KIEV: A leading male activist with Ukrainian feminist rights movement Femen was beaten up in a brutal nighttime attack, the group said Thursday, blaming the Ukrainian and Russian special services.
The group described the attack as an act of intimidation ahead of a visit to Ukraine by Russian President Vladimir Putin later this week for an Orthodox religious anniversary for which its activists had been planning protests.
Viktor Svyatskiy was hospitalised with severe bruising to his face, a suspected broken jaw, broken teeth and loss of blood in the assault late on Wednesday in central Kiev, Femen said in a statement.
Femen blamed the attack on employees of the Ukrainian Security Service (SBU), the Russian Federal Security Service (FSB) and their counterparts in Belarus who are still known as the KGB.
"Yesterday evening, Viktor Svyatskiy was brutally beaten by representatives of the special services," Femen said.
Femen's female activists have become well-known in Ukraine and abroad for baring their breasts to protest discrimination against women and other rights violations.
The Femen statement described Svyatskiy as a "political consultant" working with the group, while Ukrainian media said he was one of their ideologues.
Anna Hutsol, one of the leaders of Femen, told AFP that Svyatskiy works at the group as "our political consultant, he explains to us the current political situation, gives support on ideological points."
"We invited him to help us to organise some projects a few days before Putin's visit," she said.
Hutsol said that Svyatskiy was beaten by two unknown people, one of them shouting: "Tell them (Femen's female activists) that they will be next!"
President Putin is due in Ukraine at the weekend to meet his counterpart Viktor Yanukovych and attend ceremonies marking the 1,025th anniversary of the Christianisation of ancient Rus.
Putin is expected to be joined by Russian Orthodox Patriarch Kirill, who was targeted last year in a bare-breasted protest when he arrived at Kiev airport to visit Ukraine.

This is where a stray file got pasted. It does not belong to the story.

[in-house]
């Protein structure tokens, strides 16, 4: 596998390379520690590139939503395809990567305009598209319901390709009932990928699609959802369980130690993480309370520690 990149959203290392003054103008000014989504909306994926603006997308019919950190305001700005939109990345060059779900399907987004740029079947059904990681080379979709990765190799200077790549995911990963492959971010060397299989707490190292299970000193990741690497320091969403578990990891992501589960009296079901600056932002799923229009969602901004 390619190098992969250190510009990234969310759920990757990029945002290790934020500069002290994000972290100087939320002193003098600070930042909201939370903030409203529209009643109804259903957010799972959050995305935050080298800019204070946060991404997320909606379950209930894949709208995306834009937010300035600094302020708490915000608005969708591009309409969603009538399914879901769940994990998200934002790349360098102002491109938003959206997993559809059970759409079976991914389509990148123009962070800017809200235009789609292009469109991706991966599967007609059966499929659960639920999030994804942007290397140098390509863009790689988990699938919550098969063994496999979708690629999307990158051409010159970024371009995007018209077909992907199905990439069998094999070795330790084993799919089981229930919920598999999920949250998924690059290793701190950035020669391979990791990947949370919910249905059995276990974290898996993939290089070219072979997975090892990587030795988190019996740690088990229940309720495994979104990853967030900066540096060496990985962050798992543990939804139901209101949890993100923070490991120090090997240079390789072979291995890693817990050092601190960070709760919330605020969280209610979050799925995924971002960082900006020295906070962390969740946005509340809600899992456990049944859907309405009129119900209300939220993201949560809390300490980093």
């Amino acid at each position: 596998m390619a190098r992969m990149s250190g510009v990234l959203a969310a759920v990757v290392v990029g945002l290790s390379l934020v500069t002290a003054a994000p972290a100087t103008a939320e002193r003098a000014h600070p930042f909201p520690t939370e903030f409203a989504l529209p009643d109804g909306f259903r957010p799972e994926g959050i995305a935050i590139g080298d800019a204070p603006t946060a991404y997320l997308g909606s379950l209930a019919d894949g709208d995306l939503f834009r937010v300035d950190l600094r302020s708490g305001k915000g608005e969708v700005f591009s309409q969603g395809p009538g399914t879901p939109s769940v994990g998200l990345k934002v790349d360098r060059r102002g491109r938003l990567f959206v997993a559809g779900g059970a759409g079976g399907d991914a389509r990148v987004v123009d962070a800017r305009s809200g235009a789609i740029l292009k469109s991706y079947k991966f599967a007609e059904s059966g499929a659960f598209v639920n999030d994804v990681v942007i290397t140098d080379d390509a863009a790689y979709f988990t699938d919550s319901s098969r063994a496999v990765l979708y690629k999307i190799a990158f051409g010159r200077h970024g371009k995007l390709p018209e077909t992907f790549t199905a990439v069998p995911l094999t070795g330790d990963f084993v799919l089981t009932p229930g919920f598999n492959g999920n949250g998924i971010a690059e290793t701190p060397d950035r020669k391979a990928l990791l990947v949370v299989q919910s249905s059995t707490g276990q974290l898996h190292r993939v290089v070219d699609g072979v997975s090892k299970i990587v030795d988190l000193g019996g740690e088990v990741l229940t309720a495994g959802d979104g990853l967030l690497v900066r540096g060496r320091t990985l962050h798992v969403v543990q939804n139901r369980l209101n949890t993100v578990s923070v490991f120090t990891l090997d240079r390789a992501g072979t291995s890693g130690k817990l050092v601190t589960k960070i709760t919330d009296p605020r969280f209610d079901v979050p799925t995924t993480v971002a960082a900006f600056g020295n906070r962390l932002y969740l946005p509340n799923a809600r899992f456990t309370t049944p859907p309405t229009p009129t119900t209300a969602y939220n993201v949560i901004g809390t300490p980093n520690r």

Also expected is Belarussian President Alexander Lukashenko, whose crackdown on the opposition at home has also been the target of Femen protests.
Putin was also met with a bare-breasted Femen protest when he visited a trade fair in Germany in April alongside German Chancellor Angela Merkel.
The Femen statement described Putin, Patriarch Kirill and Lukashenko as "long-standing enemies" of the group and said that the attack appeared aimed at stopping them holding protests over their visits.
It said that police on the scene had described the beating as "the work of professionals, with the aim of intimidating" rather than random violence.
The attack on Svyatskiy has also highlighted that Femen is not a women-only organisation but has men working behind the scenes to coordinate and promote their exclusively female public actions.
The work of these men has only very rarely been publicised.
The Femen statement said that in recent days male workers for the group had been "constantly" followed by special services and been summoned to interviews.
It said that Hutsol and another Femen leader, Anastasia Shevchenko, had also noticed being followed.
Describing the attack as an "assassination attempt", it said the assault was an "act of intimidation by a bandit state ahead of the holy gathering of post-Soviet dictators".